Scientists are warning about the danger that comes from smoking cigarettes, they're calling it thirdhand smoke. While people may not smoke cigarettes directly, or be around smokers to receive secondhand smoke, they can still be susceptible to come in contact with the chemical residue from cigarette smoke.
Scientists want to spread the word for people to have more caution when smoking cigarettes.
What Is Thirdhand Smoke?
A new study published in the journal Science Advances shows the real dangers of thirdhand smoke. Thirdhand smoke is the chemical residue that are left on clothing, furniture, and other surfaces from tobacco smoke. The study shows that these chemicals can then become airborne and circulate around a building.
Despite the indoor smoking bans, this study shows that toxic chemicals from cigarette smoke are pervasive. Studies have shown that these chemicals can be absorbed through the skin, ingested, or inhaled months or years after the smoke is gone.
The study shows how outdoor tobacco smoke can find its way into a nonsmoking classroom and rest on surfaces. These same chemicals can then get swept back into the air and be ventilated throughout a building. Researchers measured the particles entering the classroom by using an aerosol mass spectrometer.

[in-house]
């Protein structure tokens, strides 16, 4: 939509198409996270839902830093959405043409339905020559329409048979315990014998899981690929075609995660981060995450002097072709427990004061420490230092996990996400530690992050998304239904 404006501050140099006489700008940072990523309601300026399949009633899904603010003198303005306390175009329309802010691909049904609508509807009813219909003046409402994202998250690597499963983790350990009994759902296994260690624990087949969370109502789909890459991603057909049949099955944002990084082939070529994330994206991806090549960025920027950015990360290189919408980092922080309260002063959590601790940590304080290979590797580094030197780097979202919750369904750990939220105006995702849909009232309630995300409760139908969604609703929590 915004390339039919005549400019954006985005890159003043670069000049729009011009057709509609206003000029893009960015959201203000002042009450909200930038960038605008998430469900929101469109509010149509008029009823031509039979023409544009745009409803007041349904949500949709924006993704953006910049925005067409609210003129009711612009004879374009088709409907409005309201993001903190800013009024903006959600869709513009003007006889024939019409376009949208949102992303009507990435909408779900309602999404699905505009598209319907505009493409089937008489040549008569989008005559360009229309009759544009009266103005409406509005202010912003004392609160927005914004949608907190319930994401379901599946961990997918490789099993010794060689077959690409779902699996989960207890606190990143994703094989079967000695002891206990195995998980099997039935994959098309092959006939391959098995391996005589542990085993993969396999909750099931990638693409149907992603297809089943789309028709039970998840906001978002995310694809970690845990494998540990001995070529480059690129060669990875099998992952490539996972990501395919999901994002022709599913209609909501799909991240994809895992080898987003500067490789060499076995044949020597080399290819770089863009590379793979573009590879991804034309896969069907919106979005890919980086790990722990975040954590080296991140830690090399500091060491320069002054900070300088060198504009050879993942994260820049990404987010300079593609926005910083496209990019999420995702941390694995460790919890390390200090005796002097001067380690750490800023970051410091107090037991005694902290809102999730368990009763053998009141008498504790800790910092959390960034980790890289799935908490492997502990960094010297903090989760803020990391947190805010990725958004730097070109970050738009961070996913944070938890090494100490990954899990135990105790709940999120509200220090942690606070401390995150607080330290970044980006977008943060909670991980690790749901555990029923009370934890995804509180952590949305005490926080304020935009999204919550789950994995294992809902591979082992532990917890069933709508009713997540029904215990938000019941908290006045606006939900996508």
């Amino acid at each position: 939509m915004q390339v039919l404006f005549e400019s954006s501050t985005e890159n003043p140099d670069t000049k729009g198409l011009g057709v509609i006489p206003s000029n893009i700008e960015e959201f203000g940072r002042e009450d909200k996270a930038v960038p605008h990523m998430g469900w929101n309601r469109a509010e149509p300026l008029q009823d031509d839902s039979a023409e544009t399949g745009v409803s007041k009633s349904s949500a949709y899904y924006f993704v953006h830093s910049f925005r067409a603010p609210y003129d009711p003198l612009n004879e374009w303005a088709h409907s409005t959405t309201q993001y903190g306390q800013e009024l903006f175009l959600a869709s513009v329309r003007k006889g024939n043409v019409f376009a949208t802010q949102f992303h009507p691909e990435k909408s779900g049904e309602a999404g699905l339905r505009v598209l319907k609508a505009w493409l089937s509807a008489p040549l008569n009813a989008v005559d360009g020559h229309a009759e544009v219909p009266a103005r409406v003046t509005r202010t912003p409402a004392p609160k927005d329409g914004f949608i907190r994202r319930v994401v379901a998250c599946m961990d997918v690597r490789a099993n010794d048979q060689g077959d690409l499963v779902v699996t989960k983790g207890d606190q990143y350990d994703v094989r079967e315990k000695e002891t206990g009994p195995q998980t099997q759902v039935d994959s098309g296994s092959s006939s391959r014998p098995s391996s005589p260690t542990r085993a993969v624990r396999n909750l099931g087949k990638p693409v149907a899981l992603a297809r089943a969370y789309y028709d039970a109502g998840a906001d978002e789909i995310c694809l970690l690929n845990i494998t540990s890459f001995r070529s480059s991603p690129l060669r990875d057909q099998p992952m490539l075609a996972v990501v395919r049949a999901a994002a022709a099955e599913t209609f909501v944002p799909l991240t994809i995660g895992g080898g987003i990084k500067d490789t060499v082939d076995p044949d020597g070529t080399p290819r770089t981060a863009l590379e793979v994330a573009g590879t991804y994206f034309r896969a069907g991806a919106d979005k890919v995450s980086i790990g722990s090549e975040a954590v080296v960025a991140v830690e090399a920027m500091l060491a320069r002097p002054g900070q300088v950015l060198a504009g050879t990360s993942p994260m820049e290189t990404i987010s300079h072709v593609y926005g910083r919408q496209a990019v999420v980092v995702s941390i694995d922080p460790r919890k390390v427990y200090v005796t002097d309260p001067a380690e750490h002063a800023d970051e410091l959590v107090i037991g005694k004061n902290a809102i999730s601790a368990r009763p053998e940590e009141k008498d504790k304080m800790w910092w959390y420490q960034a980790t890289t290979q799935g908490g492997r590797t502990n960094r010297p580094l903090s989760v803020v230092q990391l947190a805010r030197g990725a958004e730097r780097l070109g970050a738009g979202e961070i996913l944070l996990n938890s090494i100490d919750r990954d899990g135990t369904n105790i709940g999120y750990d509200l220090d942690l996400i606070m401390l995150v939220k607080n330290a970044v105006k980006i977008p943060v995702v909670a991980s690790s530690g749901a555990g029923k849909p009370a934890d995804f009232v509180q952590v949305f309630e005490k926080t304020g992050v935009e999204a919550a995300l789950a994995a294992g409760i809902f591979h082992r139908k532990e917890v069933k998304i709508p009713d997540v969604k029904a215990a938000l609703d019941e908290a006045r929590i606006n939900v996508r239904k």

Researchers found that in a classroom where smoke hasn't been allowed, 29 percent of the entire indoor aerosol mass contained thirdhand smoke chemicals. Smoking had not been allowed in the classroom in at least 20 to 25 years. The classroom's location may have played a role in the measurements, it is located 20 meters down the hall from a balcony where people like to smoke and near an office area where smokers work.
Thirdhand Smoke Experiment
Startled by the findings, scientists then simulated thirdhand smoke exposure in a lab. They ran an experiment in which cigarette smoke was pumped into a Pyrex container, then ran outdoor air into it until the secondhand smoke was clear.
They let the outdoor air sit in the container for one day and then measured the change. Researchers found a 13 percent increase in thirdhand smoke chemicals. This showed them how pervasive cigarette chemicals can be despite no longer being able to seen.
Researchers say that the chemicals that aren't inhaled in thirdhand smoke stick to surface until they can be reintegrated into the air later. These chemicals are present in the spaces where people work and go to school. Scientists for the study only looked at office buildings and classrooms which are well-ventilated, they say that even more thirdhand chemicals could be found in places such as hotel rooms and cars.